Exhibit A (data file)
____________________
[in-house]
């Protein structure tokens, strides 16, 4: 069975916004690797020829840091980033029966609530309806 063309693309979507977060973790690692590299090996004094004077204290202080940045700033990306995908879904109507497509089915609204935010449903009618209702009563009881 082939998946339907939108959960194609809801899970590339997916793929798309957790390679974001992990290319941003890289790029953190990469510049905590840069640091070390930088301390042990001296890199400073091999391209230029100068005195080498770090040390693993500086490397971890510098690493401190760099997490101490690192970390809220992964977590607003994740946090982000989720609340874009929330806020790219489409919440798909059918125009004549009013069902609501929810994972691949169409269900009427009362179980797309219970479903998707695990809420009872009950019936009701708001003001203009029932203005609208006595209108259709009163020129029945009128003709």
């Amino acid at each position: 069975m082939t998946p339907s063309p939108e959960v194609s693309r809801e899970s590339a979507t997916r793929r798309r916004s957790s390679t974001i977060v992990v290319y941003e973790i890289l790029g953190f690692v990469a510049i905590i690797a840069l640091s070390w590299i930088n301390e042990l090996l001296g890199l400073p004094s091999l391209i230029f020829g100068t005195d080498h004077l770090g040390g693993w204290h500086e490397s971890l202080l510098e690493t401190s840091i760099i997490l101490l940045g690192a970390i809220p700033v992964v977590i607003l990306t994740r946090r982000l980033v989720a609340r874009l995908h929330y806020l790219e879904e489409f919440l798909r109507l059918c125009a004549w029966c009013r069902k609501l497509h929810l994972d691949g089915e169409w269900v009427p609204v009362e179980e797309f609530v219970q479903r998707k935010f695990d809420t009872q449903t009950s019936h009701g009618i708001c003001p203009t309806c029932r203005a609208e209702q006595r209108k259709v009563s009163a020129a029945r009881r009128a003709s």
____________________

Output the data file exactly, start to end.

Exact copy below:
[in-house]
């Protein structure tokens, strides 16, 4: 069975916004690797020829840091980033029966609530309806 063309693309979507977060973790690692590299090996004094004077204290202080940045700033990306995908879904109507497509089915609204935010449903009618209702009563009881 082939998946339907939108959960194609809801899970590339997916793929798309957790390679974001992990290319941003890289790029953190990469510049905590840069640091070390930088301390042990001296890199400073091999391209230029100068005195080498770090040390693993500086490397971890510098690493401190760099997490101490690192970390809220992964977590607003994740946090982000989720609340874009929330806020790219489409919440798909059918125009004549009013069902609501929810994972691949169409269900009427009362179980797309219970479903998707695990809420009872009950019936009701708001003001203009029932203005609208006595209108259709009163020129029945009128003709």
């Amino acid at each position: 069975m082939t998946p339907s063309p939108e959960v194609s693309r809801e899970s590339a979507t997916r793929r798309r916004s957790s390679t974001i977060v992990v290319y941003e973790i890289l790029g953190f690692v990469a510049i905590i690797a840069l640091s070390w590299i930088n301390e042990l090996l001296g890199l400073p004094s091999l391209i230029f020829g100068t005195d080498h004077l770090g040390g693993w204290h500086e490397s971890l202080l510098e690493t401190s840091i760099i997490l101490l940045g690192a970390i809220p700033v992964v977590i607003l990306t994740r946090r982000l980033v989720a609340r874009l995908h929330y806020l790219e879904e489409f919440l798909r109507l059918c125009a004549w029966c009013r069902k609501l497509h929810l994972d691949g089915e169409w269900v009427p609204v009362e179980e797309f609530v219970q479903r998707k935010f695990d809420t009872q449903t009950s019936h009701g009618i708001c003001p203009t309806c029932r203005a609208e209702q006595r209108k259709v009563s009163a020129a029945r009881r009128a003709s």